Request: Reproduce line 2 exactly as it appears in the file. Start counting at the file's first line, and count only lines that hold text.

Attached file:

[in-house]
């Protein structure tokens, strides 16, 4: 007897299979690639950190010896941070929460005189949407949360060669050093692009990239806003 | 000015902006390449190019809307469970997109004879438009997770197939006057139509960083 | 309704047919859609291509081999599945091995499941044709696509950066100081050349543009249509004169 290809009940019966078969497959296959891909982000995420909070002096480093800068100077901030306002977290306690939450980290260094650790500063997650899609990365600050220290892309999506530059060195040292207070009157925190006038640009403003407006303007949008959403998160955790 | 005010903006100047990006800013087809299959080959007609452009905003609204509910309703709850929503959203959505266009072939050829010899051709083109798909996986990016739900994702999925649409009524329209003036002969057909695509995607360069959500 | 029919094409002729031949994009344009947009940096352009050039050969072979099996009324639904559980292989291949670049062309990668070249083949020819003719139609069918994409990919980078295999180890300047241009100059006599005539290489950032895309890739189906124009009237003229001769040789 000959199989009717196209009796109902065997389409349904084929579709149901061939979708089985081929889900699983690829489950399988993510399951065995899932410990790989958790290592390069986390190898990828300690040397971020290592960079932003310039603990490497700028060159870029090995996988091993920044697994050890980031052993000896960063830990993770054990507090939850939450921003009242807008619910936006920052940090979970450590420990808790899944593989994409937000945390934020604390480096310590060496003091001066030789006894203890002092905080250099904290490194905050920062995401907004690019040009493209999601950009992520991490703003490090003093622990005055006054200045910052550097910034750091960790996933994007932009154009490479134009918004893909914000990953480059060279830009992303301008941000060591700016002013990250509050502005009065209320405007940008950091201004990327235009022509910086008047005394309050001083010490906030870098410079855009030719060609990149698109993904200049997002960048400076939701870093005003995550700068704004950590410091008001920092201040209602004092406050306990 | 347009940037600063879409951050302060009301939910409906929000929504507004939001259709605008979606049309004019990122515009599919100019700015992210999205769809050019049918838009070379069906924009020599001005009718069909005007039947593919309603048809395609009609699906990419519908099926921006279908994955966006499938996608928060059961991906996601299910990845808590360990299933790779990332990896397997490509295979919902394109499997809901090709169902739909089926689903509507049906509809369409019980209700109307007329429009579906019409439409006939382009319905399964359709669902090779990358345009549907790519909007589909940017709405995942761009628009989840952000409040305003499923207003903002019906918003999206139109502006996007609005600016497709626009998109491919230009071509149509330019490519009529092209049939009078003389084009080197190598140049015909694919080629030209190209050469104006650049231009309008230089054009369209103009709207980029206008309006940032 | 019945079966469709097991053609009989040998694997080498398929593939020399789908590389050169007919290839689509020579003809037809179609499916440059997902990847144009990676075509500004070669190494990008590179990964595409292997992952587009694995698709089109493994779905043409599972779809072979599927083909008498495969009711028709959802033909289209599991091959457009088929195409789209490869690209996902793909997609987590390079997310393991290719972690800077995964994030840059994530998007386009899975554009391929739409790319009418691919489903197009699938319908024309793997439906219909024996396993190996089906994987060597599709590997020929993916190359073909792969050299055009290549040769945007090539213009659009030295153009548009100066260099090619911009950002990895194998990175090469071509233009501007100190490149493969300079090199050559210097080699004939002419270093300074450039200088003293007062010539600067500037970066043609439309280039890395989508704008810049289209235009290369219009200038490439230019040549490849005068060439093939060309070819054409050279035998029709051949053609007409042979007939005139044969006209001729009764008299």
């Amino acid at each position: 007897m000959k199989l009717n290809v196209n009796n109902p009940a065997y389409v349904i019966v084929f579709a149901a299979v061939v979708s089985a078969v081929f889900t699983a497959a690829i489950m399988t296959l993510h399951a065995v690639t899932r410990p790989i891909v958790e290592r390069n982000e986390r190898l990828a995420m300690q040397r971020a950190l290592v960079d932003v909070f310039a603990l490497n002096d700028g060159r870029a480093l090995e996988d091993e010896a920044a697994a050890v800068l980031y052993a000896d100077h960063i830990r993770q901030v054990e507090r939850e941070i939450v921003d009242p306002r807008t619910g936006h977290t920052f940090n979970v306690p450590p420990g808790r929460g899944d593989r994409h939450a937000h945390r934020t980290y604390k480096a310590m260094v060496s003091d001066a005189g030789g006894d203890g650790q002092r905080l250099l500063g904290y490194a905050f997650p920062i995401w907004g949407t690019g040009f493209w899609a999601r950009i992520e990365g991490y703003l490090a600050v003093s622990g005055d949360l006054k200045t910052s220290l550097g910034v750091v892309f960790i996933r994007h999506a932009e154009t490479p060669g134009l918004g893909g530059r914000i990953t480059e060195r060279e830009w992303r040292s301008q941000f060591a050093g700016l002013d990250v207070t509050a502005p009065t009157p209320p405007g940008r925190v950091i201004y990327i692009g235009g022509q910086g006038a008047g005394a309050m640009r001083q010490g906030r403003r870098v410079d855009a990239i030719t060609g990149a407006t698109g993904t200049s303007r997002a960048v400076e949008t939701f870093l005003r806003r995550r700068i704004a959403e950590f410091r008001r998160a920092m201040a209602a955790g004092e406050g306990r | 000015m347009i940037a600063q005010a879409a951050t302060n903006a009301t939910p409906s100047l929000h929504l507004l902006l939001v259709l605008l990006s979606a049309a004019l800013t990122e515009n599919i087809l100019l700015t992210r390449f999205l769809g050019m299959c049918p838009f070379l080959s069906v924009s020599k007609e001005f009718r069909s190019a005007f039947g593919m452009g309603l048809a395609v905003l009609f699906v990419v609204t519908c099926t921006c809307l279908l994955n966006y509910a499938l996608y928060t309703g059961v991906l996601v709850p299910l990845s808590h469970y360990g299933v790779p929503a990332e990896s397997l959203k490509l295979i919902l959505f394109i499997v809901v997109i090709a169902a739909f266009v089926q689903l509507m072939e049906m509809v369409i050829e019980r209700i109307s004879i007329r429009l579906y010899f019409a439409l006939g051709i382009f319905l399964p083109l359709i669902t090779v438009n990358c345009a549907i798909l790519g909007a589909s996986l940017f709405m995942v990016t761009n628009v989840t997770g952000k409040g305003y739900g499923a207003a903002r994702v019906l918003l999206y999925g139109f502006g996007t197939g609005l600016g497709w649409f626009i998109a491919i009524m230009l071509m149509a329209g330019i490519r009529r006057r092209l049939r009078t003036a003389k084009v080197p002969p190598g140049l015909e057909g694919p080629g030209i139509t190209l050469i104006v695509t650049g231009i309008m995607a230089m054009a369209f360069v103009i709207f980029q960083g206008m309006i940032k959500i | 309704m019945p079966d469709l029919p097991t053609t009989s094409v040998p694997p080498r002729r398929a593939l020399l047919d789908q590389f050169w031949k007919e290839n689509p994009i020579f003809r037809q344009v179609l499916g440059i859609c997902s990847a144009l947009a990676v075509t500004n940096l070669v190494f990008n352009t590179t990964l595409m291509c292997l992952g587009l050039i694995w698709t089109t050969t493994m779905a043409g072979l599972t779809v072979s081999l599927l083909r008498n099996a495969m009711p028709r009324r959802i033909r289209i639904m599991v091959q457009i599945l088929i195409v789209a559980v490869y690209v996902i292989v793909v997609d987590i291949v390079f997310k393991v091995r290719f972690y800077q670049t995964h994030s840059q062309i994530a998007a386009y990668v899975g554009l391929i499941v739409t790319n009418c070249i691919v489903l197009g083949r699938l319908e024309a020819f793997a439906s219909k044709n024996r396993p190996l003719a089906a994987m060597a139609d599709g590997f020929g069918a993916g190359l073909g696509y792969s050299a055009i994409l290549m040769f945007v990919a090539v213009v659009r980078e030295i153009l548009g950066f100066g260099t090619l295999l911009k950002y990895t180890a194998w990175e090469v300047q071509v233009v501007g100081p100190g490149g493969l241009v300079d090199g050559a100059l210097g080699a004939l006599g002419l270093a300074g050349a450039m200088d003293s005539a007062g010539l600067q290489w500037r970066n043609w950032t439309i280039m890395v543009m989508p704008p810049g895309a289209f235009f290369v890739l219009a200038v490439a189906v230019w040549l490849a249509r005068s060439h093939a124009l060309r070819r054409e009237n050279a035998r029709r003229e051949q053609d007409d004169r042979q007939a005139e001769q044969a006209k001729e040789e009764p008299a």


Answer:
């Protein structure tokens, strides 16, 4: 007897299979690639950190010896941070929460005189949407949360060669050093692009990239806003 | 000015902006390449190019809307469970997109004879438009997770197939006057139509960083 | 309704047919859609291509081999599945091995499941044709696509950066100081050349543009249509004169 290809009940019966078969497959296959891909982000995420909070002096480093800068100077901030306002977290306690939450980290260094650790500063997650899609990365600050220290892309999506530059060195040292207070009157925190006038640009403003407006303007949008959403998160955790 | 005010903006100047990006800013087809299959080959007609452009905003609204509910309703709850929503959203959505266009072939050829010899051709083109798909996986990016739900994702999925649409009524329209003036002969057909695509995607360069959500 | 029919094409002729031949994009344009947009940096352009050039050969072979099996009324639904559980292989291949670049062309990668070249083949020819003719139609069918994409990919980078295999180890300047241009100059006599005539290489950032895309890739189906124009009237003229001769040789 000959199989009717196209009796109902065997389409349904084929579709149901061939979708089985081929889900699983690829489950399988993510399951065995899932410990790989958790290592390069986390190898990828300690040397971020290592960079932003310039603990490497700028060159870029090995996988091993920044697994050890980031052993000896960063830990993770054990507090939850939450921003009242807008619910936006920052940090979970450590420990808790899944593989994409937000945390934020604390480096310590060496003091001066030789006894203890002092905080250099904290490194905050920062995401907004690019040009493209999601950009992520991490703003490090003093622990005055006054200045910052550097910034750091960790996933994007932009154009490479134009918004893909914000990953480059060279830009992303301008941000060591700016002013990250509050502005009065209320405007940008950091201004990327235009022509910086008047005394309050001083010490906030870098410079855009030719060609990149698109993904200049997002960048400076939701870093005003995550700068704004950590410091008001920092201040209602004092406050306990 | 347009940037600063879409951050302060009301939910409906929000929504507004939001259709605008979606049309004019990122515009599919100019700015992210999205769809050019049918838009070379069906924009020599001005009718069909005007039947593919309603048809395609009609699906990419519908099926921006279908994955966006499938996608928060059961991906996601299910990845808590360990299933790779990332990896397997490509295979919902394109499997809901090709169902739909089926689903509507049906509809369409019980209700109307007329429009579906019409439409006939382009319905399964359709669902090779990358345009549907790519909007589909940017709405995942761009628009989840952000409040305003499923207003903002019906918003999206139109502006996007609005600016497709626009998109491919230009071509149509330019490519009529092209049939009078003389084009080197190598140049015909694919080629030209190209050469104006650049231009309008230089054009369209103009709207980029206008309006940032 | 019945079966469709097991053609009989040998694997080498398929593939020399789908590389050169007919290839689509020579003809037809179609499916440059997902990847144009990676075509500004070669190494990008590179990964595409292997992952587009694995698709089109493994779905043409599972779809072979599927083909008498495969009711028709959802033909289209599991091959457009088929195409789209490869690209996902793909997609987590390079997310393991290719972690800077995964994030840059994530998007386009899975554009391929739409790319009418691919489903197009699938319908024309793997439906219909024996396993190996089906994987060597599709590997020929993916190359073909792969050299055009290549040769945007090539213009659009030295153009548009100066260099090619911009950002990895194998990175090469071509233009501007100190490149493969300079090199050559210097080699004939002419270093300074450039200088003293007062010539600067500037970066043609439309280039890395989508704008810049289209235009290369219009200038490439230019040549490849005068060439093939060309070819054409050279035998029709051949053609007409042979007939005139044969006209001729009764008299």